I doubt that your Council fee will include the uniforms and patches (other than the Jamboree patch) needed to bring them up to standard. In 1981, the had just introduce the Oscar de la Renta uniform and required participants to wear it.(This message has been edited by Tokala)

Share this post


Link to post
Share on other sites

Lisabob

While backpacks do a good job when used for backpacking, they tend not to be that easy to pack into trucks and on planes.

Ea.

Share this post


Link to post
Share on other sites

A waterproof footlocker, or a sterilite tub with a lid would be highly reccomended by me. When it rains out there, it really rains, and being able to keep all your clothes dry is wonderful. I had to hang up all my clothes and dry them after the monsoon at the 2001 Jambo.

Share this post


Link to post
Share on other sites

Lisabob and Fellow Scouters,

 

 

As others stated, Certainly concur with the cost of souvenirs, not only at Jamboree, but during their historic tours before arriving at Jamboree. (Some councils schedule a two-three week itinerary, with an East Coast patriotic sites tours)

 

Last jamboree, they offered scoutstuff Jamboree cards. So that you can place money onto the card (used only at Jamboree) rather than giving large amounts of cash to your Scout. There are pros and cons of course. So watch scoutstuff and your Jamboree login in the next few months and make up your mind, if you want to invest in a card.

 

Sometimes a council contingent cost includes matching luggage (footlockers and backpacks). So check with the newsletters your council is distributing.

 

Each council should have most things planned in their cost. (They usually estimate very well) So you should not be too surprised by extra costs.

 

Scouting Forever and Venture On!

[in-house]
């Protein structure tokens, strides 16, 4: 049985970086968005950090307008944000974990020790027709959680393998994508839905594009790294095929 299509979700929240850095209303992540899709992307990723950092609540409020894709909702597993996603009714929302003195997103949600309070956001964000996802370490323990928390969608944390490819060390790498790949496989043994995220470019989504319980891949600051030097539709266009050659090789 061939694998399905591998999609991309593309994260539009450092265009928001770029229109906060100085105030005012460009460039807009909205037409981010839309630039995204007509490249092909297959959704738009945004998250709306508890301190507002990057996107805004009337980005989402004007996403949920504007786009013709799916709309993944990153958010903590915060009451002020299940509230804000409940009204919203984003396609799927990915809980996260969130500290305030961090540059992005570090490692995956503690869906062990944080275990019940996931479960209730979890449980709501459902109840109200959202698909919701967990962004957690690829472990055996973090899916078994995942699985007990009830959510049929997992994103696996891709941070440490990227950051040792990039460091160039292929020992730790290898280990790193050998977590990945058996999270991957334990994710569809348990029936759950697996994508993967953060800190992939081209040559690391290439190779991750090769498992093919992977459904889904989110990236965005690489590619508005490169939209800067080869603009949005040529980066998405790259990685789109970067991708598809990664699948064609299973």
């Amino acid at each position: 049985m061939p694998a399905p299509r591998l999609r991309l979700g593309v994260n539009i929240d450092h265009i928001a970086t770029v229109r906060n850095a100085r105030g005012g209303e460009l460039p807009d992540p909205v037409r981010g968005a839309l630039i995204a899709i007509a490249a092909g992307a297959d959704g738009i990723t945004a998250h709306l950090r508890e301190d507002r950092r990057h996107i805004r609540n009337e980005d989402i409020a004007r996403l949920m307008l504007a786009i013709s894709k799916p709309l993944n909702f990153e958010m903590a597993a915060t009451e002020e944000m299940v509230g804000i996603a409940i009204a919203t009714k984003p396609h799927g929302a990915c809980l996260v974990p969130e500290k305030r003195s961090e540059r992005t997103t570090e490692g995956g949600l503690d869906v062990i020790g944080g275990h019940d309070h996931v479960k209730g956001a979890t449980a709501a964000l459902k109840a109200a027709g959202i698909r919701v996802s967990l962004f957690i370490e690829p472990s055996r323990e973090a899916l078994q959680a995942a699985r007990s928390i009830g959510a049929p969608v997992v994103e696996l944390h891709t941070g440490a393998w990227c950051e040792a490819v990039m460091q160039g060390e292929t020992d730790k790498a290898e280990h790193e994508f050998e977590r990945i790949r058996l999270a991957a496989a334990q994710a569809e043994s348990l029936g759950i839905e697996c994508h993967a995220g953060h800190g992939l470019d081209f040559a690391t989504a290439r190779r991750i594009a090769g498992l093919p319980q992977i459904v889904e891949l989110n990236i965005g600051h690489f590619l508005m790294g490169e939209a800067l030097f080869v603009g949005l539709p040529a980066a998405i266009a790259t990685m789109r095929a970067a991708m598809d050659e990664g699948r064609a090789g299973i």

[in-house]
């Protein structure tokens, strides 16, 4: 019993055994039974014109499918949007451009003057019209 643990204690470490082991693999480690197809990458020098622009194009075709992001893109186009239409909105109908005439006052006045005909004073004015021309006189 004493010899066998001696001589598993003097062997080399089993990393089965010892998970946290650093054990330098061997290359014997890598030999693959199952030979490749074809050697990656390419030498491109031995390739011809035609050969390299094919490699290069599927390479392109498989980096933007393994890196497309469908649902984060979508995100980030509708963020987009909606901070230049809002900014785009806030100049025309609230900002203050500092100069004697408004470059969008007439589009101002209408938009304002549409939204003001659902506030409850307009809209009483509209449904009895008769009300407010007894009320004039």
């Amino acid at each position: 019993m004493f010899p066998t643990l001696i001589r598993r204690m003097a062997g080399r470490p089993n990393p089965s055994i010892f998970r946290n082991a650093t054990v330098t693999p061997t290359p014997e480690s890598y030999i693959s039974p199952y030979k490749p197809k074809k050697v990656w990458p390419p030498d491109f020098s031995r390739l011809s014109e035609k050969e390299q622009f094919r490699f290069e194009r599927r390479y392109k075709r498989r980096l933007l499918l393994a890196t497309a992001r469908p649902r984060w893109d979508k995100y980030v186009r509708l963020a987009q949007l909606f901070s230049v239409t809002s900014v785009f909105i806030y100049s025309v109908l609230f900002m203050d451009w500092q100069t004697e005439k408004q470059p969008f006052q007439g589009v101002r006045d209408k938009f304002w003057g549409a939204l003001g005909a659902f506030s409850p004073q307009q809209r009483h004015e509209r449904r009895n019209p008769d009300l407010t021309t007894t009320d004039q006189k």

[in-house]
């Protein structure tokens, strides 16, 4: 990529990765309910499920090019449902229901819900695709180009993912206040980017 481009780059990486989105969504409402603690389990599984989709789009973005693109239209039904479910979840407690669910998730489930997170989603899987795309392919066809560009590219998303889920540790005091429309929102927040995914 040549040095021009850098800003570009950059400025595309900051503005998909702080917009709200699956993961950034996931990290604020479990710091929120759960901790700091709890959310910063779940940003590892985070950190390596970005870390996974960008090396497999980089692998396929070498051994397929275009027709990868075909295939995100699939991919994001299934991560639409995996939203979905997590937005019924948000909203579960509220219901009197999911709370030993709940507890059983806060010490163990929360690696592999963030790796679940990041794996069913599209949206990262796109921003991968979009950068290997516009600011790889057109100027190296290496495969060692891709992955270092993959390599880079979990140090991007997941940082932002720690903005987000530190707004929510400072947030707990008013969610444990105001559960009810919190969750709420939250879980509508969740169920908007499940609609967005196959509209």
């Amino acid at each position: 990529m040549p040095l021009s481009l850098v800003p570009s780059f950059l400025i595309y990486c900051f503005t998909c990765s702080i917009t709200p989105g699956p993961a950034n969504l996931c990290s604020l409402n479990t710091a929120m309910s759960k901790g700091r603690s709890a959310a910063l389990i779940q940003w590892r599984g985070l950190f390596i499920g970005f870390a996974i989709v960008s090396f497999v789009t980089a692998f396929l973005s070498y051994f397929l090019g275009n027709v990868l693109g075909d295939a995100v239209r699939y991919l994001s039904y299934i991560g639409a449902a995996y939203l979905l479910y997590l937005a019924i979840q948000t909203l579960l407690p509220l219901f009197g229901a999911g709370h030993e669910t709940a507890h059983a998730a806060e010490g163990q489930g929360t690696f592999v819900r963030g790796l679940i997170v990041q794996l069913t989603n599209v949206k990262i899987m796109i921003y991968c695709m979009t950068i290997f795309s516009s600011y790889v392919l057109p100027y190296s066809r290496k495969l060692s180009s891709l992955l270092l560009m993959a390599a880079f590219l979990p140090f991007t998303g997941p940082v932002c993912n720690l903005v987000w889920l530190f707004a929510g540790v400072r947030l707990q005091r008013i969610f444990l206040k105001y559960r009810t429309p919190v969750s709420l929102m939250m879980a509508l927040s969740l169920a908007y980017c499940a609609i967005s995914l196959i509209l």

Crew21 Adv

 

Share this post


Link to post
Share on other sites

LisaBob,

 

We used TuffTotes (footlockers) for the '05 Jambo for ease in packing the trailer (same size, etc) AND because they could be locked when not in camp. They are waterproof, can be left on the ground, allow the Scout to see more of his stuff without throwing the contents on the ground, and can be used as seats. Duffles lack these additional advantages.

Share this post


Link to post
Share on other sites

snacks--money for lots of snacks: snacks during the travel, snacks while at Jambo, snacks during side trips. also pack some stamps for picture postcards. may need some contingency money to replace broken or lost gear

Share this post


Link to post
Share on other sites

While I do agree that the tuff totes are great,when we went in 05 we flew so they were out. we got large duffles from wally world. everybody also had a clean 5 gal pail with lid. we used that for storing the bedding and as a seat. also was useful for washing out things like socks. everything else went into large zip locks bags. everyone also gor to 55gal garbage bags to wrap the whole thing in if it rained.

Hth

Share this post


Link to post
Share on other sites

I'd wait until you hear from the troop. They'll have a recommendation factoring-in stuff like the size of the tents and transportation.

 

In '05 OneCubSon had a standard sized foot locker which locker fit under his cot. At World in 07, the cots were 6" tall and the boys were issued two duffle bags -- no totes or lockers allowed. But the tents had large equipment vestibules so it worked.

 

Logistics with a contingent is different from doing things with your own troop. Wait and see what they tell you.

Share this post


Link to post
Share on other sites

Last night at our district roundtable, our DE went over the basics for our contingent (he's the staff adviser for the contingent). My son is signed up, so I already knew what was up.

 

Our total cost is $1500pp. The DE told us it is "all inclusive" except for "walking around money and uniforms". But I also know they reserve the right to change the fee up until the last moment.

 

Our transportation costs are fairly low -- we only live about 10 hours north of D.C.

 

Guy

Share this post


Link to post
Share on other sites

Create an account or sign in to comment

You need to be a member in order to leave a comment

Create an account

Sign up for a new account in our community. It's easy!

Register a new account

Sign in

Already have an account? Sign in here.

Sign In Now
Sign in to follow this  

×